|>6-12 Months||3||8485.3||0.35 (0.07-0.85)||1.0974||2.73 (0.56-7.98)|
|>12 Months||32||152931.5||0.21 (0.14-0.29)||24.5738||1.30 (0.89-1.84)|
|Spinal cord, cranial nerves and central nervous system|
|0-6 Months||7||8832.9||0.79 (0.32-1.48)||0.31079||22.52 (9.03-46.40)|
|>6-12 Months||2||8485.3||0.24 (0.03-0.66)||0.30526||6.55 (0.79-23.65)|
|>12 Months||14||152931.5||0.09 (0.05-0.15)||7.2849||1.92 (1.05-3.22)|
|1 Person Years|
Table 2: CNS cancer in the period after diagnosis of multiple sclerosis.
Apart from the CNS cancers, we observed elevated SIRs for 1) overall cancer, 2) urinary bladder, 3) metastases and non-specified cancer in lymph nodes, 4) basal cell carcinoma, and 5) a non-significant increase in breast cancer. Similar findings have been reported by others , although not by all. We did not find any overrepresentation of the standard categories of leukemia and lymphoma among MS patients. There was no discernible calendar-year trend in the CNS cancers (data not shown).
Natalizumab was only introduced in 2006 and is not likely to have induced the cancers.
A previous Danish report  did not find an increased incidence of CNS cancers among MS patients. Because our MS patients were hospitaltreated there could be a tendency that these were the more serious cases. However, the sheer number of cases studied precludes a serious selection.
The number of MS observed corresponds roughly to what is expected for Denmark . We have no explanation for the discrepancy.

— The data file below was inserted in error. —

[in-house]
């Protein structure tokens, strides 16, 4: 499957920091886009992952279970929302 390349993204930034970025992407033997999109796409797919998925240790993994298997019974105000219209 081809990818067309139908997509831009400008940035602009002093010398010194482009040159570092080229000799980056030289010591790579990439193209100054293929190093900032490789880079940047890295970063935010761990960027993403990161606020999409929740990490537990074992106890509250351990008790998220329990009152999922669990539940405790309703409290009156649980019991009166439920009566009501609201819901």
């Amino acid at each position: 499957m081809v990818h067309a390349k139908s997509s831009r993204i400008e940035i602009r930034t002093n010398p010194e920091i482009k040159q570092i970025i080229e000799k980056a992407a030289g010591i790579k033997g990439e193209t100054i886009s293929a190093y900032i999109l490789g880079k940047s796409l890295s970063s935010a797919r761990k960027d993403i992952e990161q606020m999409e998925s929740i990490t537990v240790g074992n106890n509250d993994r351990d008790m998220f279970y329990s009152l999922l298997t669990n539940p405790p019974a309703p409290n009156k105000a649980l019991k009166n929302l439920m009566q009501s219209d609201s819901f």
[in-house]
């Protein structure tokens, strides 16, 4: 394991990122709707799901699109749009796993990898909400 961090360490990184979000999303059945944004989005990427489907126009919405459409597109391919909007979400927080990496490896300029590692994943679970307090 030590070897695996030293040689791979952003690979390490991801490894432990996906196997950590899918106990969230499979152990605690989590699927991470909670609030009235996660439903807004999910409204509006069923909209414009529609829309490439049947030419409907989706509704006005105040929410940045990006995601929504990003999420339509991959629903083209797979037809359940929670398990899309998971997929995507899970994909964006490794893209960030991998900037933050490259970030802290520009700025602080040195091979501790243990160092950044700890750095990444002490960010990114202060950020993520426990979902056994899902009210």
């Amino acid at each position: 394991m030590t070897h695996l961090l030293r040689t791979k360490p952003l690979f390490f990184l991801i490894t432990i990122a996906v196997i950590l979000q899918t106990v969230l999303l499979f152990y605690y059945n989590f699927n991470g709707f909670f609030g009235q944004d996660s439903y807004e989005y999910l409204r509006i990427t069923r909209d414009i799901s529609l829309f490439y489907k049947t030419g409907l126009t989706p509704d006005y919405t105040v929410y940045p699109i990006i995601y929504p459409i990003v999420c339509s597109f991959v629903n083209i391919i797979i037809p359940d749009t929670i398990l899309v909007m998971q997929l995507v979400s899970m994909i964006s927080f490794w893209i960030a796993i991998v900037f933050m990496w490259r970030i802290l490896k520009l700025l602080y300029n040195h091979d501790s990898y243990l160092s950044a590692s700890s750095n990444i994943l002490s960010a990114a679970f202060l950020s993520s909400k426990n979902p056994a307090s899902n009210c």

It is not clear if the CNS observations relate to surveillance bias or are genuine, biological phenomena. Several possible explanations may underlie the observed association. First, the observed increased cancer incidence in CNS could be due to detection bias: MR scans of the CNS during diagnostic work-up of MS could lead to detection of latent cancers. MR scanning was introduced in Denmark in 1984 at few centers but became widespread in the beginning of the 1990s and thus it was in full use in the two latest calendar-year strata of this investigation.
Detection bias is likely the primary factor driving the results but we are worried that 0.2% of the MS patients are diagnosed with the cancers within the initial 6 months period. Cancers of the meninges often remain latent for long periods of time but the increased incidence extend to the other cancer forms, too. If the 20-fold increased risk during the first 6 months of followup period was caused by detection bias, this would imply that all CNS cancers regularly can exist in a latent state for numerous years before it is accidentally detected by an MR scan. Also, SIRs for CNS cancer remained elevated more than 6 months after the initial diagnosis of MS. This is not consistent with a pile-up of hidden cancers revealed during diagnostic work-up of MS including MR scans as a mandatory element.
Secondly, the phenomenon could be due to misregistration. If a fraction of all CNS cancers in the population initially were misdiagnosed and registered as MS despite the widespread use of MR-scanning and the misdiagnosis remained in the registry when the correct diagnosis of cancer was later confirmed, this could partly drive the observed results.
Finally, a biological confounder may be at the root of the association. Of note, the most consistent findings across different investigations were the increases in bladder cancer risk, which hardly can be a result of MR surveillance bias or misregistration. It is it possible that some form of biological crisis elicits both MS and the cancers. One possibility would be a burst of retroviral replication.
In conclusion, we found that MS was associated with increased registration of numerous cancers. These findings warrant further investigation.